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No matter how many different ways I search, I seem to get this exact/ALMOST exact phrase:"These relics include the staff of Kakusandha, the water filter of Koṇāgamana, a piece of the robe of Kassapa, and eight strands of hair from the ..." But I cannot find an explanation for it. This supposedly belonged to the "grandfather" Buddha to Gautama, aka Koṇāgamana (all according to https://en.wikipedia.org/wiki/List_of_the_named_Buddhas), and Siddhartha supposedly lived in the 6th century BCE. If there are 1,000 Buddhas per kalpa and 4.32 billion years in a kalpa, that means they average 4.32 million years between appearances. So, what could this "water filter" possibly consist of? Thank you for your input.

To be specific, I am interested in the history and historicity of this artifact. For example, when was it first mentioned? From where did it originate? How did it come to Shewdagon Pagoda? Etc...

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It is believed there are relicts from the previous Buddhas' in the Shwedagon Pagoda. This is possible that such artifacts survived since it is within the world cycle Maha Kalpa.

All monks should carry a water filter to filter out insets from the water. I would believe this will not be any different. It will be a basic piece of cloth.

  • Would it be allowable for monks to use a modern filtering devices, than just a piece of cloth? – Kaveenga Wijayasekara Apr 4 '16 at 19:49
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    It is part of the 8 requisites. This filtering is not intended to really filter, in the same custom with the Jains when there was accusation that monks could halm life by not removing small creatures in the water. Modern filters are fine also perhaps this being done as a form of symbolism. – Suminda Sirinath S. Dharmasena Apr 5 '16 at 3:08
  • Thanks Suminda. Can monks boil the filtered (or rather strained) water before consumption, as there can be many microbial parasites? (Filtered sounds like a purification process, for all a piece of cloth can do is strain the water.) – Kaveenga Wijayasekara Apr 5 '16 at 10:23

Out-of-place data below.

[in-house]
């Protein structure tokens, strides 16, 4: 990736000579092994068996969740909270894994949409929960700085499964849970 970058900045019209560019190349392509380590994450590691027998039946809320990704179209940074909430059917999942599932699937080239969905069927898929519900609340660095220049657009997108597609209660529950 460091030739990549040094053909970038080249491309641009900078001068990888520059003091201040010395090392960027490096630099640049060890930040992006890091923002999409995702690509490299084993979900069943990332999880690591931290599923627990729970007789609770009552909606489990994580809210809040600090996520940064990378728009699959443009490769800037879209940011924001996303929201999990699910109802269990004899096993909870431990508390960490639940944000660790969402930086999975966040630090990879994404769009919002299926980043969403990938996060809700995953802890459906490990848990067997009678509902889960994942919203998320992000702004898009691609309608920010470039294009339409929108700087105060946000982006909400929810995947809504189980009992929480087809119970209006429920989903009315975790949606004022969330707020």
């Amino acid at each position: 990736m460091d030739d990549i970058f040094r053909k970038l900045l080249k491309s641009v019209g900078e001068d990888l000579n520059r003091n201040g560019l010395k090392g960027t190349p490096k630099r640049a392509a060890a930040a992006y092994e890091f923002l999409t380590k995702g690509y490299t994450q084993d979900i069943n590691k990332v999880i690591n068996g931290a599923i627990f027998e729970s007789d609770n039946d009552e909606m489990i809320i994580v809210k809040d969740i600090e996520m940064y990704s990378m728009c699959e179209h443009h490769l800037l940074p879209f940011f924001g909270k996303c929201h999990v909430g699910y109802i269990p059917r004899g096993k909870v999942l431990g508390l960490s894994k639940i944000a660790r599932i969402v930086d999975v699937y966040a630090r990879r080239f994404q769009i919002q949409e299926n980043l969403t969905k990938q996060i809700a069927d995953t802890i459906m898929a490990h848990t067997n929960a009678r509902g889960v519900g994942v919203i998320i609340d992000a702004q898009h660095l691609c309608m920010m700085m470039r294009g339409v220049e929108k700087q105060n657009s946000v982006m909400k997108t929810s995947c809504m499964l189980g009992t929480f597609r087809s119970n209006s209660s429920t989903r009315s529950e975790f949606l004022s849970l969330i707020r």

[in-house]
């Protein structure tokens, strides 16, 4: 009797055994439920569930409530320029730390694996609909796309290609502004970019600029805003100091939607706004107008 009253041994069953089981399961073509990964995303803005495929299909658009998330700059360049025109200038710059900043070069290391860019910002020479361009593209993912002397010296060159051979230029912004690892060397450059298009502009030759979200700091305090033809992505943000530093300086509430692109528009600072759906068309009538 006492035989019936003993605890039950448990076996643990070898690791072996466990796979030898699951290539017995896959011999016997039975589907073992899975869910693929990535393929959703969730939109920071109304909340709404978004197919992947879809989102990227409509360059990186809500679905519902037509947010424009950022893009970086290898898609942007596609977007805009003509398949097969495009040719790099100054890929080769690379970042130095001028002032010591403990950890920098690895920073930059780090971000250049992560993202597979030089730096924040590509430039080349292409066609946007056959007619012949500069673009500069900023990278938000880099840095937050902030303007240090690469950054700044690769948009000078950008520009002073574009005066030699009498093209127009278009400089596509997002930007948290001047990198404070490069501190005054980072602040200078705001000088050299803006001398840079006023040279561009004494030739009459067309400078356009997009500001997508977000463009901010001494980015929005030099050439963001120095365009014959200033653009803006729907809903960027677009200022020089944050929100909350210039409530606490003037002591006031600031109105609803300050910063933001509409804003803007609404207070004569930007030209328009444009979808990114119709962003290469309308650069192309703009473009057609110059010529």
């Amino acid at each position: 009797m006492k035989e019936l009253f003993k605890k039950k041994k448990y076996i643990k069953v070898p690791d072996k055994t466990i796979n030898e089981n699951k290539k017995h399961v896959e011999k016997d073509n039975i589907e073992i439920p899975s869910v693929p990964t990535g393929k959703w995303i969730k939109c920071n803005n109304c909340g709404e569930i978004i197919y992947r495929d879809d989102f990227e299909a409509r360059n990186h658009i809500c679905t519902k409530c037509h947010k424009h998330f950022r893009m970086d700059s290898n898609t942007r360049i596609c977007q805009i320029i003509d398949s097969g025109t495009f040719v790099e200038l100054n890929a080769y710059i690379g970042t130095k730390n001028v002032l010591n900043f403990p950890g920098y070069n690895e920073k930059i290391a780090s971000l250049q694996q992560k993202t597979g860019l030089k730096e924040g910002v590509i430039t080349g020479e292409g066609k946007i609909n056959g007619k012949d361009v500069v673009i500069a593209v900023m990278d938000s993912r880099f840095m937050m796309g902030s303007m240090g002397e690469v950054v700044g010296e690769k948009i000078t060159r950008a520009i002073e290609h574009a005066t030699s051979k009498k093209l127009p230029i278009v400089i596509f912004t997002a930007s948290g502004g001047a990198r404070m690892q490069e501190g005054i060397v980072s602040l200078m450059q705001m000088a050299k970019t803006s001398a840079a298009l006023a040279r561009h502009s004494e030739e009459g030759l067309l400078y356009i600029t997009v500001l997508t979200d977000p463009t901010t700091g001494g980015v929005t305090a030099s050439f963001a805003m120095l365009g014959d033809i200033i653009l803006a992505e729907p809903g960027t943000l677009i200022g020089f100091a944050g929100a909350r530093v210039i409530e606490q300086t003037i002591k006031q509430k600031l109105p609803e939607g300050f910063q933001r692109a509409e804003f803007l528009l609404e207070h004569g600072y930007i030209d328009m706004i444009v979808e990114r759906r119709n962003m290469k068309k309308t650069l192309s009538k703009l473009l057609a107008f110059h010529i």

• Yes this is a straining small insects. This is more symbolism in most cases but since it is in the Vinaya I think it should be done as a custom. We still have Jains and people holding similar view. So this will keep the happy and not be contempt of Buddhist Monks as you might drink a small creature and kill it due to negligence. – Suminda Sirinath S. Dharmasena Apr 5 '16 at 10:29
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There's no "Grandfather" Buddha. The Buddhas are not related. Prince Siddhartha's grandfathers were king Sinhahanu(father's side) and king Anjana(mother's side).

Corporeal relics of each Buddha disintegrate as the respective Buddha Sasanas end. But it is possible for other relics to survive longer. Like the staff of the Buddha Kakusandha and the water filter of the Buddha Koṇāgamana in the Shwedagon Pagoda.

4.32 billion years is a Hindu count. An exact number isn't given in Buddhism. Only analogies provided.

There are no 1000 Buddhas per Kalpa. The maximum you get is 5. It is called the Maha Badra Kalpa.

The water filter is a piece of cloth, just like mentioned in the other answers.

  • The reason "grandfather" was in quotes was because I was not talking about his blood grandfather, i.e. the father of his father. I was talking about the Buddha (Koṇāgamana= "grandfather" Buddha) who preceded the Buddha (Kassapa="father" Buddha) who preceded Gautama. I was not being literal. Also, according to here (buddhistdoor.com/OldWeb/bdoor/archive/nutshell/teach36.htm) "Each Kalpa has 1,000 Buddhas." – Jimmy G. Apr 5 '16 at 2:47
  • Either way, you really missed the point here. I don't think this should be answer, it should be a comment. You commented on every aspect of the question without answering the actual question. – Jimmy G. Apr 5 '16 at 2:48
  • In that case G.W. Bush can be called as Obama's grandfather just because he was the previous president. :) Not sure if that is appropriate, even if you don't mean it literally. The link you have given is quoting Hindu/Mahayana sources. – Sankha Kulathantille Apr 5 '16 at 3:10
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You probably get the exact phrase because the phrase originates from one source, i.e. information about the Shwedagon Pagoda. Also if I google the phrase, google tries to return sites which include the exact phrase.

The timing between the arising of Buddhas is not uniform, and I haven't come across suttas which mention exact numbers like 1000 Buddha's per kalpa.

I am not aware of the existence of physical archaeological evidence of the 3 Buddhas before Gautma. That would be an interesting discovery in many ways, including the theories of human evolution. However, that wouldn't affect my practice.

The hair strands of the Gautma Buddha seem plausible, and the wiki site about the Pagoda says that they were the hair given by Gautma Buddha to Thapassu and Bhalluka. As the artifacts of the other Buddha's, I am skeptical.

Water filter's during Gautma Buddha's time were simple pieces of cloth, to strain out insects out of compassion, and during a life time of a Buddha/Bhikkhu he could have used many.

  • The likelihood of former Buddhas existing, especially when you're talking about the time scales Buddhism uses, is pretty much zero; thus, the same is true for their relics. I just wanted to know about the historiocity of this artifact. I'm going to edit the question. – Jimmy G. Apr 5 '16 at 10:58

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